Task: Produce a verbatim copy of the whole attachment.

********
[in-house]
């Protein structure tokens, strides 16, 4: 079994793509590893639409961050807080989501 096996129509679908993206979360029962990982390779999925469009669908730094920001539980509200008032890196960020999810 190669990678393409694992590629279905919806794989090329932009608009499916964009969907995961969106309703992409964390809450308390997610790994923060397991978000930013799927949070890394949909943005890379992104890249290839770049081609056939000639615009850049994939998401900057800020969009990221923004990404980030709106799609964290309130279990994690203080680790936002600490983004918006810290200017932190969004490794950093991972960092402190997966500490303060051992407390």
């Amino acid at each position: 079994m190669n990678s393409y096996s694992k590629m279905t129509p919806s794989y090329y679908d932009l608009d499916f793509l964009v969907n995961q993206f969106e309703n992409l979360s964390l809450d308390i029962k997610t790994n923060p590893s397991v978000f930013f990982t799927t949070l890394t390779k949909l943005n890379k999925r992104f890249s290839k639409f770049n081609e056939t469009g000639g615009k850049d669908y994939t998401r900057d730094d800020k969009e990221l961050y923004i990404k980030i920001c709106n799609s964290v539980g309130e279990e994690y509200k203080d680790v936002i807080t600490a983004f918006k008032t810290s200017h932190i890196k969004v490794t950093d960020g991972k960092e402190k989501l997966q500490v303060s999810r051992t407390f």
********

[in-house]
């Protein structure tokens, strides 16, 4: 079994793509590893639409961050807080989501 096996129509679908993206979360029962990982390779999925469009669908730094920001539980509200008032890196960020999810 190669990678393409694992590629279905919806794989090329932009608009499916964009969907995961969106309703992409964390809450308390997610790994923060397991978000930013799927949070890394949909943005890379992104890249290839770049081609056939000639615009850049994939998401900057800020969009990221923004990404980030709106799609964290309130279990994690203080680790936002600490983004918006810290200017932190969004490794950093991972960092402190997966500490303060051992407390």
């Amino acid at each position: 079994m190669n990678s393409y096996s694992k590629m279905t129509p919806s794989y090329y679908d932009l608009d499916f793509l964009v969907n995961q993206f969106e309703n992409l979360s964390l809450d308390i029962k997610t790994n923060p590893s397991v978000f930013f990982t799927t949070l890394t390779k949909l943005n890379k999925r992104f890249s290839k639409f770049n081609e056939t469009g000639g615009k850049d669908y994939t998401r900057d730094d800020k969009e990221l961050y923004i990404k980030i920001c709106n799609s964290v539980g309130e279990e994690y509200k203080d680790v936002i807080t600490a983004f918006k008032t810290s200017h932190i890196k969004v490794t950093d960020g991972k960092e402190k989501l997966q500490v303060s999810r051992t407390f």